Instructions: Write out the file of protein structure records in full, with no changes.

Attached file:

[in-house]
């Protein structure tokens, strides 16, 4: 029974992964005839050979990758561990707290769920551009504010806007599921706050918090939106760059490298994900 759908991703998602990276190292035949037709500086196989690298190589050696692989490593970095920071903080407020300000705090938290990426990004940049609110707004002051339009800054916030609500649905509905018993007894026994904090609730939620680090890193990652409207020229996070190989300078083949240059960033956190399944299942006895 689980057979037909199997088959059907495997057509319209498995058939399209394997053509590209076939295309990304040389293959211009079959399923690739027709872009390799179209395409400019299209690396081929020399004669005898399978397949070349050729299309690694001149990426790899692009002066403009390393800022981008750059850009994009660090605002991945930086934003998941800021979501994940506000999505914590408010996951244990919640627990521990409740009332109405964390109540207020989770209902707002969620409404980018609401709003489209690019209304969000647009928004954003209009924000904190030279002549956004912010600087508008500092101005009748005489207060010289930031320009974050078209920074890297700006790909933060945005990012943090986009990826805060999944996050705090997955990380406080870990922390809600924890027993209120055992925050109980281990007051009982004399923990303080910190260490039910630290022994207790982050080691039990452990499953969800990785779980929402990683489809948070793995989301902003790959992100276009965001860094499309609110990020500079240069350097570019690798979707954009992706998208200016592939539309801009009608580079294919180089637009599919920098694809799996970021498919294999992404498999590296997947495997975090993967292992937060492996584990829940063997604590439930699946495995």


[in-house]
């Protein structure tokens, strides 16, 4: 029974992964005839050979990758561990707290769920551009504010806007599921706050918090939106760059490298994900 759908991703998602990276190292035949037709500086196989690298190589050696692989490593970095920071903080407020300000705090938290990426990004940049609110707004002051339009800054916030609500649905509905018993007894026994904090609730939620680090890193990652409207020229996070190989300078083949240059960033956190399944299942006895 689980057979037909199997088959059907495997057509319209498995058939399209394997053509590209076939295309990304040389293959211009079959399923690739027709872009390799179209395409400019299209690396081929020399004669005898399978397949070349050729299309690694001149990426790899692009002066403009390393800022981008750059850009994009660090605002991945930086934003998941800021979501994940506000999505914590408010996951244990919640627990521990409740009332109405964390109540207020989770209902707002969620409404980018609401709003489209690019209304969000647009928004954003209009924000904190030279002549956004912010600087508008500092101005009748005489207060010289930031320009974050078209920074890297700006790909933060945005990012943090986009990826805060999944996050705090997955990380406080870990922390809600924890027993209120055992925050109980281990007051009982004399923990303080910190260490039910630290022994207790982050080691039990452990499953969800990785779980929402990683489809948070793995989301902003790959992100276009965001860094499309609110990020500079240069350097570019690798979707954009992706998208200016592939539309801009009608580079294919180089637009599919920098694809799996970021498919294999992404498999590296997947495997975090993967292992937060492996584990829940063997604590439930699946495995």